South African Minister of Land Affairs, Ms. Lulama Xingwana, who faces the monumental task of redistribution in the former apartheid state.
Originally uploaded by Pan-African News Wire File Photos
DEADLINE EXTENDED FOR COMMENT ON LAND OWNERSHIP
The Department of Land Affairs on Friday extended the deadline for public comment on the Policy on Land Ownership (PLOF) by Foreigners.
Spokesman Eddie Mohoebi said the deadline was extended from November 14 to December 14.
"The reason behind the extension is to allow the public more time for deliberation on this matter, said Mohoebi.
The consultation sessions were approved by Cabinet, while the launch of the PLOF report was approved by the Minister for Agriculture and Land Affairs Lulama Xingwana on September 14.
"There has been a widely-held concern that the phenomenon of
foreigners owning South African land, especially coastal and inland prime tourism and game reserves land, is materially influencing effective land reform."
Mohoebi said if this trend continued undebated, the government's ability to meet its constitutional duties around land reform, housing and access to related resources such as water, health, food and social security would become increasingly difficult.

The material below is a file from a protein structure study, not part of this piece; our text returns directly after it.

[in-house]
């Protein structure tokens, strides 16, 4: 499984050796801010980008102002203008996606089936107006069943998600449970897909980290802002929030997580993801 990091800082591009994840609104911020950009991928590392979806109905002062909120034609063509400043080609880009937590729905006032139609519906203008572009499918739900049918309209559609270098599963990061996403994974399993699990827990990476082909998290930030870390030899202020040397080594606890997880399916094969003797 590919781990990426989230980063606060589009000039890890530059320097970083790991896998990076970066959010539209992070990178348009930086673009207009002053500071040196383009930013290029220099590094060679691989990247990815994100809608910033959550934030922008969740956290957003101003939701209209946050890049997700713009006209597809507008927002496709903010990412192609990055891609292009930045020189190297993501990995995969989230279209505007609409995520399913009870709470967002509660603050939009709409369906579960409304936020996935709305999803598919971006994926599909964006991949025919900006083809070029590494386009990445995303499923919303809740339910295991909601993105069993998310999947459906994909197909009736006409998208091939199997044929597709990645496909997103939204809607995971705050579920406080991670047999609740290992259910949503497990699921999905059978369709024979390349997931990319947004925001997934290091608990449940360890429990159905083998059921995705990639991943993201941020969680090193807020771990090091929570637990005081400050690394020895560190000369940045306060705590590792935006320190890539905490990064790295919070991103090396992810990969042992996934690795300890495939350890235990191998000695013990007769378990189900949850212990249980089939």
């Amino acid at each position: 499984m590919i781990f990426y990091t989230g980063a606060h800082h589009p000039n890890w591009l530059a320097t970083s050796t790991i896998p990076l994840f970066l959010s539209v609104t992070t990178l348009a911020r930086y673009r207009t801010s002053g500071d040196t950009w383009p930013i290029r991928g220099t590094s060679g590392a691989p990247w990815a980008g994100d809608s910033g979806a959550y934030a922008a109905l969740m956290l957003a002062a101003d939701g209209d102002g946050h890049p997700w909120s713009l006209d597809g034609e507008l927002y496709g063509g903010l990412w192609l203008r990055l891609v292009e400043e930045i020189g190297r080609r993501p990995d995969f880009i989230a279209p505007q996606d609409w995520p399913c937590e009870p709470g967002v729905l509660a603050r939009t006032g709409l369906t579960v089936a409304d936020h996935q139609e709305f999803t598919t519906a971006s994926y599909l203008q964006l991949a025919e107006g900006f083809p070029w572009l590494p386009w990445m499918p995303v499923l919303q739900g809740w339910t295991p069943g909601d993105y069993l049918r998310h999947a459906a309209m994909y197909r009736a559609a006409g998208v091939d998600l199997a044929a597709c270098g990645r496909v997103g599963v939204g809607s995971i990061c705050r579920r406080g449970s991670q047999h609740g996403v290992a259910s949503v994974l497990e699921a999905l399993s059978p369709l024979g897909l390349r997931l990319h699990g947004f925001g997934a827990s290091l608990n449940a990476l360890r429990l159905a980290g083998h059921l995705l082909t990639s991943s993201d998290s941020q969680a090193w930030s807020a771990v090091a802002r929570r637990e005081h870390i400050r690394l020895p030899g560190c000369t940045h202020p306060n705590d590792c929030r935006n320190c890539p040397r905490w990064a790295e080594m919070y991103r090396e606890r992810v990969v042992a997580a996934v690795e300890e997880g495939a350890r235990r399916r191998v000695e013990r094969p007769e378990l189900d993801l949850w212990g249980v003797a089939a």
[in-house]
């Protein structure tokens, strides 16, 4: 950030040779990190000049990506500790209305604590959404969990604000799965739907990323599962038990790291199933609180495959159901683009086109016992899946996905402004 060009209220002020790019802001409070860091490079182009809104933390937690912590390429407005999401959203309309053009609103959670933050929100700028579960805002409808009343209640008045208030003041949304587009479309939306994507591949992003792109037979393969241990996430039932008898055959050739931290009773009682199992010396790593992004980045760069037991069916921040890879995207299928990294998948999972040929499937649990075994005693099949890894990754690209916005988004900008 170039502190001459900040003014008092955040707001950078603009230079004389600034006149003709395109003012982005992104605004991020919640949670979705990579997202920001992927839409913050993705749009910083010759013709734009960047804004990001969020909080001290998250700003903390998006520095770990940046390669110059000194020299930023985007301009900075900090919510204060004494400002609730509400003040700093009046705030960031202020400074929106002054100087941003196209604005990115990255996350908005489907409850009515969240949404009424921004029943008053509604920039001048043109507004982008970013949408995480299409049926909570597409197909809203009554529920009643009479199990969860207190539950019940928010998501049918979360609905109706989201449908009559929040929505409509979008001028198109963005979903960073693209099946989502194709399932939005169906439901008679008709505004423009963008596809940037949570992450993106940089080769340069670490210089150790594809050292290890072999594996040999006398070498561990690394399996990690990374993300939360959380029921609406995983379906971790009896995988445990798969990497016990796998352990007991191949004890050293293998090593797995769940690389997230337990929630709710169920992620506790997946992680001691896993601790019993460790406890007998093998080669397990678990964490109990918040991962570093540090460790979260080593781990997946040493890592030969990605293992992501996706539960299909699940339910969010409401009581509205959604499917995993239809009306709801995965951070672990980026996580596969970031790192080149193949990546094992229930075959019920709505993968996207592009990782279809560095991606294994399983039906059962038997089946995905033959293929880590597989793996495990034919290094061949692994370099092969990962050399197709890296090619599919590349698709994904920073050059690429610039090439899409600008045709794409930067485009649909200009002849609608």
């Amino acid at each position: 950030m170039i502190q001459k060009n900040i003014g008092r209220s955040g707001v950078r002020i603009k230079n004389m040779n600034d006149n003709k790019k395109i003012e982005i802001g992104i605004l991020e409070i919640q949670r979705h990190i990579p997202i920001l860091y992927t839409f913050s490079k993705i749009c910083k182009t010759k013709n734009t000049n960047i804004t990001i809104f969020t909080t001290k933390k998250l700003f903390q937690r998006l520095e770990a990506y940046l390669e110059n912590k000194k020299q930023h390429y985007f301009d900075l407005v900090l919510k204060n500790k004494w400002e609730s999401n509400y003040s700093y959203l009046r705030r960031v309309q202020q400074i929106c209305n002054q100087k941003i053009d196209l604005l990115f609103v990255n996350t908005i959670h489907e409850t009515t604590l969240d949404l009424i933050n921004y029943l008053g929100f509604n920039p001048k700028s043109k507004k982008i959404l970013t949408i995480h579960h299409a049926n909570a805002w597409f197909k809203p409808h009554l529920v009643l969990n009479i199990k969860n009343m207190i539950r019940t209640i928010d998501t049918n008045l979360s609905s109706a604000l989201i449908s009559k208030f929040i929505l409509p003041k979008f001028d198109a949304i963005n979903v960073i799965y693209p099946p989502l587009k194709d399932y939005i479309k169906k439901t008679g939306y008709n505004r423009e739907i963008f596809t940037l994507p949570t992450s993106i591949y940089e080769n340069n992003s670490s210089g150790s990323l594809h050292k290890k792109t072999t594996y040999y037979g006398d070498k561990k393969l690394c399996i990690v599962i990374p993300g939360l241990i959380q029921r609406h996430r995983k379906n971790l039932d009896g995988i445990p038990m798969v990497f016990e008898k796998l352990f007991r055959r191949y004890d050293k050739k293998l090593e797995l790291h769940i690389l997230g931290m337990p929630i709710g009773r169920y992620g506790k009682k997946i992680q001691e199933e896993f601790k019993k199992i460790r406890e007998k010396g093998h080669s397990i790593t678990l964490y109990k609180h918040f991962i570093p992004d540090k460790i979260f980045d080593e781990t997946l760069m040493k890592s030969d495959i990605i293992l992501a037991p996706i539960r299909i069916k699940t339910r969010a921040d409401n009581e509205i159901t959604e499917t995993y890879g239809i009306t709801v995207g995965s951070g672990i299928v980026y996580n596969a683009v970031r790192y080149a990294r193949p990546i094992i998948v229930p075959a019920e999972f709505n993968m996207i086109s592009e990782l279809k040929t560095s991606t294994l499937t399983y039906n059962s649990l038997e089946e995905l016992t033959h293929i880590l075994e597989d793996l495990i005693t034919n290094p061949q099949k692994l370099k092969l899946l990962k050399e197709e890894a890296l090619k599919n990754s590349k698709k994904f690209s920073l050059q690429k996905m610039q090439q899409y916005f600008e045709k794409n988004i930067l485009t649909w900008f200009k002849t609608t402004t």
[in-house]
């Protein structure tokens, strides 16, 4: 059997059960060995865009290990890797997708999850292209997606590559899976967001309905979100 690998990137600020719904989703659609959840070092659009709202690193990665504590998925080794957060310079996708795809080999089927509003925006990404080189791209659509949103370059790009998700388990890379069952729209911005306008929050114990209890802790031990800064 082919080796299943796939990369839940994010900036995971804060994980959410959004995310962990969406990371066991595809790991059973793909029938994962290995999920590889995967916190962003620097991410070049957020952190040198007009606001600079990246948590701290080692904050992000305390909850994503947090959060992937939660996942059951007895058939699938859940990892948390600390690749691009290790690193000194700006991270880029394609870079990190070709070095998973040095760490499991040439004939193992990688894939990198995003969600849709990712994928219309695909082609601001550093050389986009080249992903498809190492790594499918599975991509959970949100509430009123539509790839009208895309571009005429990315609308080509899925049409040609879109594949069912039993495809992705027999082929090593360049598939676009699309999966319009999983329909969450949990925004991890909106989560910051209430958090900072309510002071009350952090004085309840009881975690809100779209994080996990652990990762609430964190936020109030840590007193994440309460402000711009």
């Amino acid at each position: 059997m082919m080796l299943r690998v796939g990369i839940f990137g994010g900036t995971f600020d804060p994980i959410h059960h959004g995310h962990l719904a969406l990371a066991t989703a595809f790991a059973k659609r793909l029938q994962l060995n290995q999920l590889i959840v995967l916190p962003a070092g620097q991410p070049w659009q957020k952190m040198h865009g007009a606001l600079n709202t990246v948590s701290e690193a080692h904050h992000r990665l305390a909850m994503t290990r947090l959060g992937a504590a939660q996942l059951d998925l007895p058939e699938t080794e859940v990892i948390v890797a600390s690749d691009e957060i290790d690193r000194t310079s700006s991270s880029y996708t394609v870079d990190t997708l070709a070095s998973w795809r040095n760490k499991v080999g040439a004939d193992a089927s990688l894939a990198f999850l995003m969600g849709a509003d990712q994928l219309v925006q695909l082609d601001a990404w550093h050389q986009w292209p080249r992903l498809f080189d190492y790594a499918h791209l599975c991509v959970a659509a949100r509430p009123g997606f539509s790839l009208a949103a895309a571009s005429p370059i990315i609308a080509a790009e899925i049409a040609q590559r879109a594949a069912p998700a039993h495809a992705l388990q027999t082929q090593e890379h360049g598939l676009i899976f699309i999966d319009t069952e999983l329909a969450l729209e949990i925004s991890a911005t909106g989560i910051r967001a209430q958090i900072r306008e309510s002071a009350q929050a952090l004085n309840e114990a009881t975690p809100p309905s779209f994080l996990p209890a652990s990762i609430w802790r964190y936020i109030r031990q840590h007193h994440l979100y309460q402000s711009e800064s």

"Instead of benefiting, the previously disadvantaged South Africans will be the losers. Not only in respect of access to land and resources, but also concerning the dignity and self-worth resulting from an effective service delivery," he said.
Mohoebi said this trend would also further restrict the ability to lift the poorest of the poor out of the existing poverty trap.
He said that government would be failing in its duty if it did nothing about this phenomenon.
It was therefore imperative for the public to keep commenting on this report to make sure that the government did not leave their needs unattended, he said.
JOHANNESBURG 27 October 2007 Sapa
FARMERS TO BLAME FOR LAND RESTITUTION DELAY: XINGWANA
Land and Agricultural Affairs Minister Lulu Xingwana said farmers are delaying land restitution in South Africa, reported SABC News on Saturday.
"They (farmers) increase land prices so that the state cannot afford to buy it," she said.
Xingwana said abuse and eviction of farm dwellers also remained the main stumbling blocks in making progress in the land restitution programme.
She was speaking at the launch of the Land Rights Awareness Campaign at Edumbe in northern KwaZulu-Natal.